Review The climactic scene in Harry Potter and the Half-Blood Prince takes place in one of those underground caverns with a lake and an ominous gondola as the means of transportation, popularized by The Phantom of the Opera. At first I thought -- no gondola! But then, one appeared, dripping and hulking. In another movie I might have grinned, but you know what? By that point, I actually cared...Yes, this sixth chapter is a darker, more ominous Harry Potter film, with a conclusion that suggests more alarmingly the deep dangers Harry and his friends have gotten themselves into. There was always a disconnect between Harry's enchanting school days at Hogwarts and the looming threat of Voldemort. Presumably it would take more than skills at Quidditch to defeat the dreaded Dark Lord...In one of the opening scenes, we find Harry (Daniel Radcliffe) late at night in a cafe of the London Underground, reading a copy of the Daily Prophet which poses the question: Is Harry Potter the Chosen One? By the film's end, he acknowledges that he has, indeed, been chosen to face down Voldemort (whose name should properly rhyme with the French word for "death," mort; also, since their word vol can have meanings such as "thief" and "steal," Lord Voldemort is most ominously named)...Some of these characters are reprised just as reminders. The giant Hagrid (Robbie Coltrane), for example, turns up primarily to allow us to observe, look who's turned up! Snape, as played by Alan Rickman, is given much more dialogue, primarily I suspect because he invests it with such macabre pauses. Radcliffe's Potter is sturdy and boring, as always; it's not easy being the hero with a supporting cast like this. Michael Gambon steals the show as Dumbledore, who for a man his age certainly has some new tricks, so to speak, up his sleeve...I admired this Harry Potter. It opens and closes well, and has wondrous art design and cinematography as always, only more so. "I'm just beginning to realize how beautiful this place is," Harry sighs from a high turret. The middle passages spin their wheels somewhat, hurrying about to establish events and places not absolutely essential. But those scenes may be especially valued by devoted students of the Potter saga. They may also be the only ones who fully understand them; ordinary viewers may be excused for feeling baffled some of the time.
ReviewDate
ReviewPage
Reviewer Roger Ebert
ReviewRating 8
ReviewSource Variety
Review Kids' stuff is a thing of the past in Harry Potter and the Half-Blood Prince. Suddenly looking quite grown up, the students at Hogwarts are forced to grapple with heavy issues of mortality, memory and loss in this sixth installment in the series of bigscreen adaptations of J.K. Rowling's Potter tales. Dazzlingly well made and perhaps deliberately less fanciful than the previous entries, this one is played in a mode closer to palpable life-or-death drama than any of the others and is quite effective as such. Delayed by Warner Bros. from a late 2008 release date so as to spread the wealth after The Dark Knight scored so mightily last summer, this "Prince" is poised to follow its predecessors as one of the year's two or three top-earning films...As the overarching story ramps up toward one major character's death at the end of part six and the final confrontation between Harry and archfiend Voldemort in the climactic Harry Potter and the Deathly Hallows, which is being shot as a two-part film, this increased seriousness is all to the good. It's hard to imagine watching Half-Blood Prince as a Potter virgin without a clue as to what's come before, but it's a formidable entry with a heft and cinematic texture compromised only by a certain lack of dramatic modulation...It's this chapter in the Potter saga that obliges the always nasty but ambiguously motivated Severus Snape to show his true colors, and the indispensable Rickman delivers, as always, with line readings that are delicacies of the infinitely mordant kind. He is periodically egged on by the insidious Bellatrix Lestrange, a role Helena Bonham Carter plays with such mesmerizing abandon that one hopes the role fully pays off in the final chapter.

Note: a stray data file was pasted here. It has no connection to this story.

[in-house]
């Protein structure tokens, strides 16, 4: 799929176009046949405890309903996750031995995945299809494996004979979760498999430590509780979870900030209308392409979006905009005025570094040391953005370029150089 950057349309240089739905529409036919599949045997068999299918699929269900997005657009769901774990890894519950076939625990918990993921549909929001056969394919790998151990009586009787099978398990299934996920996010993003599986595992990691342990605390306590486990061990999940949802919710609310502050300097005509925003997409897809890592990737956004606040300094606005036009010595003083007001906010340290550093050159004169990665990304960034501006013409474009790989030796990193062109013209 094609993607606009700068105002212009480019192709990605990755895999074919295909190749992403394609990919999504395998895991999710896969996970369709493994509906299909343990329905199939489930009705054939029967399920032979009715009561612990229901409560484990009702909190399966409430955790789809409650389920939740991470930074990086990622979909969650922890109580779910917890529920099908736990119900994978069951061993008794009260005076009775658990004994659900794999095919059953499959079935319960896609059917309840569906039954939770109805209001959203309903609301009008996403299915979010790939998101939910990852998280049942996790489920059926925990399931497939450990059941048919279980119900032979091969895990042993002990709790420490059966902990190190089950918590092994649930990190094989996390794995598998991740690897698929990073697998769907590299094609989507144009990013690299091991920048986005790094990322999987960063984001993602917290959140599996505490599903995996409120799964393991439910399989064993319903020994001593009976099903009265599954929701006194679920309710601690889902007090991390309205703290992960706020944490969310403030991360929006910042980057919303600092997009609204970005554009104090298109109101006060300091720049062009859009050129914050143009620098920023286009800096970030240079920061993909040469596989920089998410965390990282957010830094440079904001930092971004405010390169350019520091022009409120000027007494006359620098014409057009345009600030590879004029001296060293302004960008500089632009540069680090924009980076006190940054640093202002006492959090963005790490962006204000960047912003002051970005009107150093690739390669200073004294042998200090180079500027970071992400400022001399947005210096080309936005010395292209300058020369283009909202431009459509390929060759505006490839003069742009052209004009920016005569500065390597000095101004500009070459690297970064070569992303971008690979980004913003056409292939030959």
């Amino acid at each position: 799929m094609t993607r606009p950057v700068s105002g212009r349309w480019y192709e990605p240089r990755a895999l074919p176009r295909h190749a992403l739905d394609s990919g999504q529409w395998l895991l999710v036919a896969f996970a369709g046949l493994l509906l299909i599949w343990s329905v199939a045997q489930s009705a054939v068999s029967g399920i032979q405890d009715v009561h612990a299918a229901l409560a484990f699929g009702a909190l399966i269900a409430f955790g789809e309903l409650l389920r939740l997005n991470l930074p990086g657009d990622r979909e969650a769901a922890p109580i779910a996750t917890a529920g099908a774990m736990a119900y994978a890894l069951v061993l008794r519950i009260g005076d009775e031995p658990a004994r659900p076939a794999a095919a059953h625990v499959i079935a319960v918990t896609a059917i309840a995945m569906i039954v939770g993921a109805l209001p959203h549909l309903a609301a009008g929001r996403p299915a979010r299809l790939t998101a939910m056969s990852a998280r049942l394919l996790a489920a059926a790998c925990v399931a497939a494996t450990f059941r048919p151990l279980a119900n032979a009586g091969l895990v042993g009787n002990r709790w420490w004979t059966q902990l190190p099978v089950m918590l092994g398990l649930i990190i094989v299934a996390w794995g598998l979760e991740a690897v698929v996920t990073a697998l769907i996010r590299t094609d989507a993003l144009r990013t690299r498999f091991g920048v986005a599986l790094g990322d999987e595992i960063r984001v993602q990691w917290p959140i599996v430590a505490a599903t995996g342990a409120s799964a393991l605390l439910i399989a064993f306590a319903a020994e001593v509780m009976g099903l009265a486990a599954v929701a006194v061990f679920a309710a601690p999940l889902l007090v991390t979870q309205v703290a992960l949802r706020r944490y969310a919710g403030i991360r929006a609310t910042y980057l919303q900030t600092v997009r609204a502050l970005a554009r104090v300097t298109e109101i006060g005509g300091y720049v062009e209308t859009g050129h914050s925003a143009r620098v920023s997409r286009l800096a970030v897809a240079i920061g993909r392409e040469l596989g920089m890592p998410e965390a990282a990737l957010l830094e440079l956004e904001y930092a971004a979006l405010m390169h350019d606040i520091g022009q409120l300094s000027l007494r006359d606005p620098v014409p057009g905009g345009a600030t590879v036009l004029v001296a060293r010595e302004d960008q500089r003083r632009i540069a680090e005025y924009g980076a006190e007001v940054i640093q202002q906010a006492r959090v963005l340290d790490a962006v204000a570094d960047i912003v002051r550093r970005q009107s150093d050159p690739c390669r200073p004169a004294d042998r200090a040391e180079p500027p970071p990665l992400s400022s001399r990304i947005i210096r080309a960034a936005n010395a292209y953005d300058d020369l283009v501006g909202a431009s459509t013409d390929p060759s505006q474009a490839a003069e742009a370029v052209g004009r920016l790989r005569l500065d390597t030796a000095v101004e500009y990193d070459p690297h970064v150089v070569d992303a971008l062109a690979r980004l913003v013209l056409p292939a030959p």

ReviewDate
ReviewPage
Reviewer Todd McCarthy
ReviewRating 9
Features
DVD, Widescreen
Product Attributes
Video Format DVD
Quotes
Claudia Puig, USA Today One of the series's best, with spectacular effects, nuanced performances and witty dialogue.
David Edelstein, New York Magazine ...splendid!
M. E. Russell, Portland Oregonian ..the most mature, subtle and emotional entry in the series thus far.
Stephanie Zacharek, Salon.com The most beautiful magic in it is left unseen. And still, it emerges with absolute clarity.